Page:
At some point, several Taliban forces returned to her house while Bahara is still holding the bloody body of Mahdi. One of them stuck a knife into Mohammad Alam.
“They stabbed a knife into my husband’s body to know if he was alive,” she says. “They were chatting in Pashto. I only understood that they were saying, ‘All of them are dead’.”
In the morning, when Bahara eventually makes it outside the gate, she sees the carnage outside. The body of her neighbor and a tribal elder, Aminullah Mali, is lying slaughtered on his roof.
“His head was left upside down, and blood was dripping from his head,” she says.
In front of him, she sees Ibrahim’s body, Mr. Mali’s nephew. His feet had been cut from the ankles and separated from his body. His body is riddled with bullet holes.
“If you see the photos of dead bodies,” she says. “His feet are separate from his body, that’s visible from the sheet on him”
Some reports say the Taliban fighters who attacked Shibar Sewak killed nine people, others say 11.
At least four children were killed in the incident, according to the United Nations Children’s Fund.
The Taliban says the victims were “rebels”.
UNAMA said it is investigating and takes these killings very seriously. Richard Bennett, the special rapporteur for human rights of the United Nations for Afghanistan, has called for an independent and transparent investigation into the deaths.
Bahara walked from house to house shouting and asking for help to collect and bury the bodies of her family. She says that some Taliban fighters lingered, and some seemed to tease her, putting their knife on the chest the corpses as though they would cut out the heart. She shouted at them, begging them to stop.
Finally, when the sun was already up on Friday November 25, at around 9:30 in the morning some women from the village helped Bahar gather her husband and son’s bodies and take them to Sher Mohammad’s house, who had also been killed the night before.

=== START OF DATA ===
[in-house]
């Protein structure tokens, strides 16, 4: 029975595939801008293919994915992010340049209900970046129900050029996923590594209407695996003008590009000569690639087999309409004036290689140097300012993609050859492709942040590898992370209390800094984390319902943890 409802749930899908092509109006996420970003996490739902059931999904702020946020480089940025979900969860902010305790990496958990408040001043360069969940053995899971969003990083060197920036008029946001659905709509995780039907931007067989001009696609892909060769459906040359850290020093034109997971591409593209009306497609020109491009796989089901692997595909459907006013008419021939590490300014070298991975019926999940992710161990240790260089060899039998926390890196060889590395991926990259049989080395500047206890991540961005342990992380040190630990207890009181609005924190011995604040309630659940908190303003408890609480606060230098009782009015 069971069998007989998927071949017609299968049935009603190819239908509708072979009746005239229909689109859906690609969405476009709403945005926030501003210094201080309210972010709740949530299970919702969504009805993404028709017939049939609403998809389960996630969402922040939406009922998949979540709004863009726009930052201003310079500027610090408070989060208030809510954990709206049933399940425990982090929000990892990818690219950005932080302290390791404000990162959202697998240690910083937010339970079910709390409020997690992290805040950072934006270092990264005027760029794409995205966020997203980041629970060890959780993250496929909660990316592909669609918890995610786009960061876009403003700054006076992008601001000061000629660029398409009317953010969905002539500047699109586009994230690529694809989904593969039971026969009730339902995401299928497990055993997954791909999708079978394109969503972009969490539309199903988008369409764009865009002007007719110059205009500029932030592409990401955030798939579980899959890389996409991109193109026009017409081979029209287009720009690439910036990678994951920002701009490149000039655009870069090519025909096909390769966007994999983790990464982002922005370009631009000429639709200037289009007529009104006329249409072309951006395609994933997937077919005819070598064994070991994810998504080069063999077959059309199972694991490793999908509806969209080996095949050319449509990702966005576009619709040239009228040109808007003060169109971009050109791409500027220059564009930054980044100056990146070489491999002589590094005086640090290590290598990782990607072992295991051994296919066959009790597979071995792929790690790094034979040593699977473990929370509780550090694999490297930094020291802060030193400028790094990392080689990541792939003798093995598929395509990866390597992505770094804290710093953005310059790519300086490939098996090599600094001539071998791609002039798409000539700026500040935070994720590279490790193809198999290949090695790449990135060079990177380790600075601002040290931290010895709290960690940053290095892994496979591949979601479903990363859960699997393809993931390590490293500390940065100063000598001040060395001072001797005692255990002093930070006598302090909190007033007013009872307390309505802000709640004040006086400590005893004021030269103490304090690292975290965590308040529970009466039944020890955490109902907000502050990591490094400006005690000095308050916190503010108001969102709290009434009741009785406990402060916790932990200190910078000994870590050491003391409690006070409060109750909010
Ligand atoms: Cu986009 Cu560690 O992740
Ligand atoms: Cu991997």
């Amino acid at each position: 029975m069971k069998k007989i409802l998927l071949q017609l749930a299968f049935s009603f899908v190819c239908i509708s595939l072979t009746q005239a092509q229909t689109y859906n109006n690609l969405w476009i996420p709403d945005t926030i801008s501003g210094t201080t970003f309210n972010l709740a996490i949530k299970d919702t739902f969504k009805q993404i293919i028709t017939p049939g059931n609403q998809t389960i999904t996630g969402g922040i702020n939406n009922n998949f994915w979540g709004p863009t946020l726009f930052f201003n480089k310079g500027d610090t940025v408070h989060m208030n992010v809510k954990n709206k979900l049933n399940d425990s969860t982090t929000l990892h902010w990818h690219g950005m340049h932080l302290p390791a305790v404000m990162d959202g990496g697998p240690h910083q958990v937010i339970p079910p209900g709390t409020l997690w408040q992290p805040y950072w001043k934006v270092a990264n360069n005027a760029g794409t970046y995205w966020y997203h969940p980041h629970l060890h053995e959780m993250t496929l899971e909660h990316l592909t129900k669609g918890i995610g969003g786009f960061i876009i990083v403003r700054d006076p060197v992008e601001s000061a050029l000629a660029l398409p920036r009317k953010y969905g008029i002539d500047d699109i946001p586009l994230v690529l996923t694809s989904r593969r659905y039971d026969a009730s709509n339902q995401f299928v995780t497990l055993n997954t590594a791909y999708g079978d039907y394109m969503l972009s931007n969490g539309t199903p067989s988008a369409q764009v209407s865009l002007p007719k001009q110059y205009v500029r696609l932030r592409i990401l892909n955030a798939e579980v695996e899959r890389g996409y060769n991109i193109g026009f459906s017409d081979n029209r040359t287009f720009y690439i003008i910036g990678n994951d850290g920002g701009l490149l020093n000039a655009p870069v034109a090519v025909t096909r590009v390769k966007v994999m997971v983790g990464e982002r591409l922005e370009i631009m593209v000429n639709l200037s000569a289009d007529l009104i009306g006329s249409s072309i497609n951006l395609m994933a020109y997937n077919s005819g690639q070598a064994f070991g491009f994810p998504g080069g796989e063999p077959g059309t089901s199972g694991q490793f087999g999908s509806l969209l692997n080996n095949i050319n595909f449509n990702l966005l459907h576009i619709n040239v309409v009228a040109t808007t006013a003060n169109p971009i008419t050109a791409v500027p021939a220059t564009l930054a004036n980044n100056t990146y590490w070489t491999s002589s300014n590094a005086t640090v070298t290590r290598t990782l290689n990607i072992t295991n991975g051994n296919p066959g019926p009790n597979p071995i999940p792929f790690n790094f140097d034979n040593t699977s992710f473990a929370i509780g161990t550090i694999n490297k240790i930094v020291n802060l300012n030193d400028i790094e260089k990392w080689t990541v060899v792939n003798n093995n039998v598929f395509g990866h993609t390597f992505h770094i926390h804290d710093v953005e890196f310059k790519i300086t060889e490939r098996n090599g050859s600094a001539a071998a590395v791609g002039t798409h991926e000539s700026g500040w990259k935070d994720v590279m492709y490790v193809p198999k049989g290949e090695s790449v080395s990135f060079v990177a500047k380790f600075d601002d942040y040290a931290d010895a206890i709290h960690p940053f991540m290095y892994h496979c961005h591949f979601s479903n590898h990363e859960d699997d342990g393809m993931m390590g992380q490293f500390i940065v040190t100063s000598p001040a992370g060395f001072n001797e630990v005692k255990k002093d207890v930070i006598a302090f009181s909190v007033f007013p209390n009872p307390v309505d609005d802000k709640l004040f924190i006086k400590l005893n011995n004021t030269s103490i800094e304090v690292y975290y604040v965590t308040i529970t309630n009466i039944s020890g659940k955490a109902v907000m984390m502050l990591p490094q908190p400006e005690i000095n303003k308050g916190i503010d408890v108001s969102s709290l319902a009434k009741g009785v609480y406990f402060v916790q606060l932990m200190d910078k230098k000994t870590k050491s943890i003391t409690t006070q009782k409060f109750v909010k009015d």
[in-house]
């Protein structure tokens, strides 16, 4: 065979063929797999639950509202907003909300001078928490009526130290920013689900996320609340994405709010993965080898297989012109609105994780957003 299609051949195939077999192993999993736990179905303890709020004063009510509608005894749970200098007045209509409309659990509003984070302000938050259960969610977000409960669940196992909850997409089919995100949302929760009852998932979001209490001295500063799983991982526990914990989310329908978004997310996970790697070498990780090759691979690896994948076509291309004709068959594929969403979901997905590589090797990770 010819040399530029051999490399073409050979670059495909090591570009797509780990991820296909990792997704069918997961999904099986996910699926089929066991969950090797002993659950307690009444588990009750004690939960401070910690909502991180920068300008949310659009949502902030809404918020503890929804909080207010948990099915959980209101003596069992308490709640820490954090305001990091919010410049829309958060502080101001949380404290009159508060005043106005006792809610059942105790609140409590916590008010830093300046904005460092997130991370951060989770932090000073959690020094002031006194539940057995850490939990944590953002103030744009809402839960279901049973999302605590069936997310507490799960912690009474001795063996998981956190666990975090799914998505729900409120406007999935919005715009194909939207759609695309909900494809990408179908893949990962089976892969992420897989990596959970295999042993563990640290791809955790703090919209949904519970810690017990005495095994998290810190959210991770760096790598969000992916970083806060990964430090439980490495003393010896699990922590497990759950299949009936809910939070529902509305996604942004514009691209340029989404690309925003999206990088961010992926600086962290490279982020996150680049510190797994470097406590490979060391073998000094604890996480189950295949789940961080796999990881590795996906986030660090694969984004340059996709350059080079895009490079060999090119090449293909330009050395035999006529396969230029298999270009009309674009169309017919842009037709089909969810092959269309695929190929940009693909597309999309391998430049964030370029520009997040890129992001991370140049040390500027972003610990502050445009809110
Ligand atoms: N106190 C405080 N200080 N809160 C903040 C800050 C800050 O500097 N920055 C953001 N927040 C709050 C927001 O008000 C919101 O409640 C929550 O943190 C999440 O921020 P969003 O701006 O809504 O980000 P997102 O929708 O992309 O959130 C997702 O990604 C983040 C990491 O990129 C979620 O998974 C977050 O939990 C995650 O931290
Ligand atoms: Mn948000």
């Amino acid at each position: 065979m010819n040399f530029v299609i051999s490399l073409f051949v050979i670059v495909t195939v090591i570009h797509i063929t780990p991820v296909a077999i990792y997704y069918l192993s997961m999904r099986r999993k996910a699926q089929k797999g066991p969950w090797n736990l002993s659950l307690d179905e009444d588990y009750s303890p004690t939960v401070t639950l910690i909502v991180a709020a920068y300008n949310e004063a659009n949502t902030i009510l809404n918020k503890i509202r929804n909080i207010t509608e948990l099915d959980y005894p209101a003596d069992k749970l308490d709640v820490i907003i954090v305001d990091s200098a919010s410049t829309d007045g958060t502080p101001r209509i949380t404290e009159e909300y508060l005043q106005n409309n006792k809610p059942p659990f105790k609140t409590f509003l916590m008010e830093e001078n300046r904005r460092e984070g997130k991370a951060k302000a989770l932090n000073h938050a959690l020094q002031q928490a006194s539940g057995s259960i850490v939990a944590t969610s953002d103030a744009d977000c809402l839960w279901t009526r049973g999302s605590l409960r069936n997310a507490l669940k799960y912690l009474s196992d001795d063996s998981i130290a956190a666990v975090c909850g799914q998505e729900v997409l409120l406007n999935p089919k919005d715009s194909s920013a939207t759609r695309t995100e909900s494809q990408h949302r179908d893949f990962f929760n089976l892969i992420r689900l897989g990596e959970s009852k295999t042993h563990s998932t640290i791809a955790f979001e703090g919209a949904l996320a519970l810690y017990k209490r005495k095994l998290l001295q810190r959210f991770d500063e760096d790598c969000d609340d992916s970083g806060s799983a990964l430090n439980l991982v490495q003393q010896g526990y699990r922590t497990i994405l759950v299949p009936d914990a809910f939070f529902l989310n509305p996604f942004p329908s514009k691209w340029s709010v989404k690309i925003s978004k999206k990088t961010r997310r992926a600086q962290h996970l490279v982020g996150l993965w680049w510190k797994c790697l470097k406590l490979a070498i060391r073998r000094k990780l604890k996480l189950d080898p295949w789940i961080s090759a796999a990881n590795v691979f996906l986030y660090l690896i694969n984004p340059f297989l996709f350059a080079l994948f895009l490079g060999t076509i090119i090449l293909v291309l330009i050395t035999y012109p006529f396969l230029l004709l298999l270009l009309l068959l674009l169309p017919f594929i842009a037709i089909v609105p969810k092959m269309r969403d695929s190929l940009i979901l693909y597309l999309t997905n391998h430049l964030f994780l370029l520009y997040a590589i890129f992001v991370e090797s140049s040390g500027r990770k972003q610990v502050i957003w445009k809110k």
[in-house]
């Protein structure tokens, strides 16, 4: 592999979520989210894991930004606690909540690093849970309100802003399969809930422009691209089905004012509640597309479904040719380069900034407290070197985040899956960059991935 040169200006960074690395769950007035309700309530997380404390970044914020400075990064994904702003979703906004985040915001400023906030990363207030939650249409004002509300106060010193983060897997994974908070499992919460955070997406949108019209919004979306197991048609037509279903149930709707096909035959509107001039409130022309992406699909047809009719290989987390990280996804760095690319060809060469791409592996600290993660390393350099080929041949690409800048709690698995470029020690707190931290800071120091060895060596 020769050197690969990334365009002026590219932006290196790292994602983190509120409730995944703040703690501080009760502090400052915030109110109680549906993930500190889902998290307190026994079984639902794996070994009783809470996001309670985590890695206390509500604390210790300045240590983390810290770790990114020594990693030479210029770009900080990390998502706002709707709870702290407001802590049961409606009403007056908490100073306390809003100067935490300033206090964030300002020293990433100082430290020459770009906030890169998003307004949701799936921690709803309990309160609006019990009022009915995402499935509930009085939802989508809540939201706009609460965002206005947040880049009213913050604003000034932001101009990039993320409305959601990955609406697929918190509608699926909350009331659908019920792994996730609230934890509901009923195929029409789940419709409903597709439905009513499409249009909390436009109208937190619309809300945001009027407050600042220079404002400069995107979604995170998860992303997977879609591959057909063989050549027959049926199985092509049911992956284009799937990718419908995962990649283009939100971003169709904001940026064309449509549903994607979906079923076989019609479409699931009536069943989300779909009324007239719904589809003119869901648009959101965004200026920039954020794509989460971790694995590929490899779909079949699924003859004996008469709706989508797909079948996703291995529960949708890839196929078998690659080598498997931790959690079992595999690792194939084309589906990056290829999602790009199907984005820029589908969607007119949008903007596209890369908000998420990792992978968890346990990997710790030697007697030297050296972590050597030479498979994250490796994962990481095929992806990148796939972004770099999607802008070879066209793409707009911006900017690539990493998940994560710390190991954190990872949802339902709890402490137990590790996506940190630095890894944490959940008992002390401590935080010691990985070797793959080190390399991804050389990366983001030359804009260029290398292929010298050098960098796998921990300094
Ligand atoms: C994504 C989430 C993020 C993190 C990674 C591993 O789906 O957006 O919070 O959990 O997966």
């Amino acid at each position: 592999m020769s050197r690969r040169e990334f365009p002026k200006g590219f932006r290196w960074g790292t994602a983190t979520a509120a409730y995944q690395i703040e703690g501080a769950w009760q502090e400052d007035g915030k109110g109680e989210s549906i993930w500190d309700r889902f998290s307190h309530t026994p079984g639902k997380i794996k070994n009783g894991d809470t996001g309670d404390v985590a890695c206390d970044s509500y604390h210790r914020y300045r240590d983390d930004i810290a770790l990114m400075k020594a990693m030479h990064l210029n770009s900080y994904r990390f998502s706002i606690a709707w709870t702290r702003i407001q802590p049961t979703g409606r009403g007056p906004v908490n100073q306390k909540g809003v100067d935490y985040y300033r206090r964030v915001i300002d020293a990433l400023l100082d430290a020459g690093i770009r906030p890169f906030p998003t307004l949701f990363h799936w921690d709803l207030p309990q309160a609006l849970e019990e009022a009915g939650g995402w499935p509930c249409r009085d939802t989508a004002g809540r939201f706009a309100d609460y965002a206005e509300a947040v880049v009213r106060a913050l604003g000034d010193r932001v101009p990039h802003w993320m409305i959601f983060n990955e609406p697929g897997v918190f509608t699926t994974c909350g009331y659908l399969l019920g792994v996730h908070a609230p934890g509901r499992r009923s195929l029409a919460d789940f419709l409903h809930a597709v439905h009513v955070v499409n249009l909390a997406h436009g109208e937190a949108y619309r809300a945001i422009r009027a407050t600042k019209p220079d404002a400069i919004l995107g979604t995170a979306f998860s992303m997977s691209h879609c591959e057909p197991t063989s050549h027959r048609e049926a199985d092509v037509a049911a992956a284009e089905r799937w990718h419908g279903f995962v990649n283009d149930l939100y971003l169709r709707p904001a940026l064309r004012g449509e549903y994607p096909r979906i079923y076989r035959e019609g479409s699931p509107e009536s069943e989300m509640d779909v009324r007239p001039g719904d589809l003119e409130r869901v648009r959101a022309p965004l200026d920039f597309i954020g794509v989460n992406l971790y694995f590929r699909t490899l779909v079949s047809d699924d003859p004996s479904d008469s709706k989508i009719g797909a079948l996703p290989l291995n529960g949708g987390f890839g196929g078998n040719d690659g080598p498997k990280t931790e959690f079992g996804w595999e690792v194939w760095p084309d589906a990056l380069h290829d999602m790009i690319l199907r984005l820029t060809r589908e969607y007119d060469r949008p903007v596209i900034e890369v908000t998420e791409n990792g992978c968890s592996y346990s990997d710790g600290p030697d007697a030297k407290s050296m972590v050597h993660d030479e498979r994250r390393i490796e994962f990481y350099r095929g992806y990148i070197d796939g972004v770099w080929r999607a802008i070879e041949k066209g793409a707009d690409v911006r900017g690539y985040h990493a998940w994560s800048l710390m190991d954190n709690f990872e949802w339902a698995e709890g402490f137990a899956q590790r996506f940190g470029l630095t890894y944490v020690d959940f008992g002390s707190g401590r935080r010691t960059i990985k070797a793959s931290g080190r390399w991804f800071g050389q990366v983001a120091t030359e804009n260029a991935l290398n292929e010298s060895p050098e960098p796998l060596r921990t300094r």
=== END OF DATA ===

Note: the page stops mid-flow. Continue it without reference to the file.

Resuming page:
There wasn’t a man left alive in Shibar Sewak village. Of those who survived the massacre, four have been arrested and taken away, and one other person, Yunus Tawakoli, has disappeared. A woman was also wounded in the attack.
Eventually, around 1:00PM, men from nearby villages, including Pashtrou and Bali Oyer, gathered one by one to help bury the bodies of the victims.
The only survivors in Shibar Sewak after that hellish night are all women, and children under the age of 14. Bahara is one of them, but with both her husband and only child killed, she is almost destroyed herself. In her brief interview with Rukhshana Media she repeats over and over again, “Please help me!”
According to two of the sources who spoke to Rukhshana Media, a sub-tribal conflict is partly to blame for the Taliban’s atrocities. Those sources believe the Taliban were guided by other local residents. These sources requested that their identities be preserved due to security concerns.
Another two sources allege that some of the men who were killed were involved in one of the people’s uprisings at the end of the Ghani government. But after the Taliban takeover, they did not belong to any armed group or guerilla movement.
Several people declined to comment when approached by Rukhshana Media, out of fear of reprisals. They say the Taliban have interrogated and beaten people who talk to the media several times in the past 15 months.
**Names have been changed on personal request.
People uprising group were actually the ordinary Afghans, apart from the Afghan Local Police and Afghan National Army. They had their contribution to fighting against the Taliban at the end of Ghani’s administration.
They were being paid by the government and Afghans abroad to resist the Taliban.
There were people uprisings in several parts of the country, especially in North and Central Afghanistan.